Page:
Muhammad Kanta founded the city state of Kebbi in the early sixteenth century. The son of a Katsina princess, he had an extraordinary career. A brilliant soldier, his army was the only one to withstand the hegemony of Songhai. Some accounts, accepted by historians such as Trimingham, and Stride and Ifeka, claim he overthrew Songhai imperial power in Hausaland and imposed tribute on these captured territories himself. Less controversially, he founded imposing cities, the ruins of which are still in existence. Surame, the capital of Kebbi, proved almost impregnable. Surrounded by a moat, it had seven concentric stone and clay walls. Philip Koslow, a modern historian, suggests that the wall construction involved a work force of 10,000 people. Gungu, another of Kanta's constructions, was a garrison town. Finally, Leka was the holiday residence for the royal family.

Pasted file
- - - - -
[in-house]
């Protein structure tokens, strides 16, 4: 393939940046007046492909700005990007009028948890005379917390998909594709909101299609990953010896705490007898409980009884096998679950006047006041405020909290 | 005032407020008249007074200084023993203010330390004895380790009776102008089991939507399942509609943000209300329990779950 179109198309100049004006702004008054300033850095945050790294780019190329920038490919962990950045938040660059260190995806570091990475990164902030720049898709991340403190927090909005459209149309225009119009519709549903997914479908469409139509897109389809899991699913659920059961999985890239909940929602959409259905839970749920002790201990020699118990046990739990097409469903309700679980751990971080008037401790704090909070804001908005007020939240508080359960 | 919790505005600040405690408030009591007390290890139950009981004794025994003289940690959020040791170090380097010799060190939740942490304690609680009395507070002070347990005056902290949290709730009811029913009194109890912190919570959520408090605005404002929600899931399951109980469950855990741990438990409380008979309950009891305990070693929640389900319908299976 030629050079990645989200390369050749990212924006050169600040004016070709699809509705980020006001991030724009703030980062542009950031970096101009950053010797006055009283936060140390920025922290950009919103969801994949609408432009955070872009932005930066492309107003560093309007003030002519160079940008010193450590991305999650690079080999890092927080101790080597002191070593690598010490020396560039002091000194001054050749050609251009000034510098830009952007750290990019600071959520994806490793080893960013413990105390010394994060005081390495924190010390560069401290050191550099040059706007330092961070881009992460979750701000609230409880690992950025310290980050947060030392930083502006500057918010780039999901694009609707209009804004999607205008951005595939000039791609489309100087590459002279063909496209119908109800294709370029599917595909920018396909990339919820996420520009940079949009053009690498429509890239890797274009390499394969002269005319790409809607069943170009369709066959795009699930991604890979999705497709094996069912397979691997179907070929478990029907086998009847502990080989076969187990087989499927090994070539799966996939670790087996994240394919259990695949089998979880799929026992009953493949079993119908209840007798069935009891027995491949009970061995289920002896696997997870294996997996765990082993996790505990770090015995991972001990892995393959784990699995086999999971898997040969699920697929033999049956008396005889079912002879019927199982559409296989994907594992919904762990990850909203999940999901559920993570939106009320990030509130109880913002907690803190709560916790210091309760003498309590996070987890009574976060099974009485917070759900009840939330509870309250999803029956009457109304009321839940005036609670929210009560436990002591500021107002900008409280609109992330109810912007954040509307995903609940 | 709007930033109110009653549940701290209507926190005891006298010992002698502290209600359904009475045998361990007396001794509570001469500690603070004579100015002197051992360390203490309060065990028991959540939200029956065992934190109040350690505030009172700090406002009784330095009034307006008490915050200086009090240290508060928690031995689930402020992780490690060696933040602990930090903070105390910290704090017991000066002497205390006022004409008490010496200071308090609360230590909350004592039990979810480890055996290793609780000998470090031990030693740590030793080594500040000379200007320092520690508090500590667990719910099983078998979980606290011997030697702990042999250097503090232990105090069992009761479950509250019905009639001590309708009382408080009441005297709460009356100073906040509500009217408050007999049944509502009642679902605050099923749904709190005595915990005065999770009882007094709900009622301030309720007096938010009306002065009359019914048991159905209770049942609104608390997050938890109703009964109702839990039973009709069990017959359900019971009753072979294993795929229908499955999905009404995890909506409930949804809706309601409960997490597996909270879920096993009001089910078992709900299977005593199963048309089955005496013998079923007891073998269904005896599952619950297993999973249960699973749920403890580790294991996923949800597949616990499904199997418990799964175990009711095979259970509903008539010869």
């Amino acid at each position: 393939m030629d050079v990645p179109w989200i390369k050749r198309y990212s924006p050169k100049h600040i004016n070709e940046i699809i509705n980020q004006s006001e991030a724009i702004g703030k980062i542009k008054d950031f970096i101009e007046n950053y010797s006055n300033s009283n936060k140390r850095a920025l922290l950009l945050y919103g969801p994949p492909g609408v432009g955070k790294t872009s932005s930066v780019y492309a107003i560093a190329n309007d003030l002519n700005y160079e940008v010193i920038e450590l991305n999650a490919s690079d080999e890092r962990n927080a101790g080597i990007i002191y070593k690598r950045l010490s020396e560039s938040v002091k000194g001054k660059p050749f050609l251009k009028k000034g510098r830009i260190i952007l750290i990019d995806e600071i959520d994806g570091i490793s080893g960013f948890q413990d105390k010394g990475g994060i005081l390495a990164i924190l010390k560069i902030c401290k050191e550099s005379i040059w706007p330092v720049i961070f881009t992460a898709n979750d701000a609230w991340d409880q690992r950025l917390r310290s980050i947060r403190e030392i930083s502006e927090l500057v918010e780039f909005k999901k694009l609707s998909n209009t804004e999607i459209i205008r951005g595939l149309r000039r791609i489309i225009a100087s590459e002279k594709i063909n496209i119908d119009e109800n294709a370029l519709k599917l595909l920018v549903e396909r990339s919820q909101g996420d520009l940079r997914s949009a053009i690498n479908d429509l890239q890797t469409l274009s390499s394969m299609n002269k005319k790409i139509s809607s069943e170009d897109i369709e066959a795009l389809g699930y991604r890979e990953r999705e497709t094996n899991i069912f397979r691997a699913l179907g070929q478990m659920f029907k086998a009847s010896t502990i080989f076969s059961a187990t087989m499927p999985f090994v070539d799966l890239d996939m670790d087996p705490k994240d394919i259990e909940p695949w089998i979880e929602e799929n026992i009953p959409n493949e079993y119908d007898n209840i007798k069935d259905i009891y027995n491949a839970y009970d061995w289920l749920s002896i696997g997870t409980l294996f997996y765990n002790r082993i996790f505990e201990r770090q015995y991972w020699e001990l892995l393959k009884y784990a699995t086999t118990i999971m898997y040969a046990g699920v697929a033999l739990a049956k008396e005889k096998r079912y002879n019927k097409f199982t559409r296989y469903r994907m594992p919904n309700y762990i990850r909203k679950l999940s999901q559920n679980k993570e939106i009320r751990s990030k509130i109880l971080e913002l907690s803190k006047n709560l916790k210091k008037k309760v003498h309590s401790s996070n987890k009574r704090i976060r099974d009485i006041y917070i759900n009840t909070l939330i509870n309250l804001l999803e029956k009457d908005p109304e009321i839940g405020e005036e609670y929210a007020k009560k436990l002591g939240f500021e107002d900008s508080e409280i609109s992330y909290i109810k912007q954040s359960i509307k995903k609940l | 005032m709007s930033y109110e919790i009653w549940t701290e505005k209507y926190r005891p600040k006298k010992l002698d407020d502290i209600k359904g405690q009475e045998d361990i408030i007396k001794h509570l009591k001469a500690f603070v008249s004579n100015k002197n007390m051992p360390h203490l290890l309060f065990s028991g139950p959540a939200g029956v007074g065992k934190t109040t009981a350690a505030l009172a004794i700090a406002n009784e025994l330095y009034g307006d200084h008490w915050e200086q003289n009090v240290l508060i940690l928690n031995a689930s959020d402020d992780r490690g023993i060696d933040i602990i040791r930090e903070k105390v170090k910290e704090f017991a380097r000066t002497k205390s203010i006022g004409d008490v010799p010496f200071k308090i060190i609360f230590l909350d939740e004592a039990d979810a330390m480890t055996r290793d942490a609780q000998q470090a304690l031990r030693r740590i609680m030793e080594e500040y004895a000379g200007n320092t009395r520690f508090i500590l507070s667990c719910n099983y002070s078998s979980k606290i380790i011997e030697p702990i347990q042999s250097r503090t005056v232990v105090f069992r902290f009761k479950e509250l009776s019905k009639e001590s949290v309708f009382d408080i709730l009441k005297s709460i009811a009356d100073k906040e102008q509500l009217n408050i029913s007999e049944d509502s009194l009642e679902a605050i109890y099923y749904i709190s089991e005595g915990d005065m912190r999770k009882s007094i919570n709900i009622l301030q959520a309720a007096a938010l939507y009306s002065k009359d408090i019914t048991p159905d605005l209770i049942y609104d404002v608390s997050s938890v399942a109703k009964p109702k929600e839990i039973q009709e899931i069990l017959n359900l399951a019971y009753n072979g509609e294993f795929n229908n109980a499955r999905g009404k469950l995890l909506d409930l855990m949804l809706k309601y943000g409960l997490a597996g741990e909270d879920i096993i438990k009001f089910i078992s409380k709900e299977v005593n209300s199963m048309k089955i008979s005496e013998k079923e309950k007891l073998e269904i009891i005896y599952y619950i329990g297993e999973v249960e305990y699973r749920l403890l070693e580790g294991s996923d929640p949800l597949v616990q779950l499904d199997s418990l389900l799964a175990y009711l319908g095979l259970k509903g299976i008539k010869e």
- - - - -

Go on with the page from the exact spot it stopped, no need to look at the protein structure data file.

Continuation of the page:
Surame, the great city founded by Kanta, even in ruin, was an impressive sight, built on a horizontal vertical grid. Mr E. J. Arnett, a modern scholar, describes it thus: "The walls of Surame are about 10 miles in circumference and include many large bastions or walled suburbs running out at right angles to the main wall. The large compound at Kanta is still visible in the centre, with ruins of many buildings, one of which is said to have been two-storied. The striking feature of the walls and whole ruins is the extensive use of stone and tsokuwa (laterite gravel) or very hard red building mud, evidently brought from a distance. There is a big mound of this near the north gate about 8 feet in height. The walls show regular courses of masonry to a height of 20 feet and more in several places. The best preserved portion is that known as sirati (the bridge) a little north of the eastern gate … The main city walls here appear to have provided a very strongly guarded entrance about 30 feet wide, approached from left and right by a passage deepening to the point of entrance and sloping up from there into the town. The entrance, however, is filled in with a solid masonry wall in remarkable preservation. It stands from 25 to 30 feet high … From its name, sirati, or bridge … [it is probable that] the entrance gateway of the town was surmounted by an archway, or bridge … Surame is said to have been abandoned by the successors of Kanta about 1715 A.D."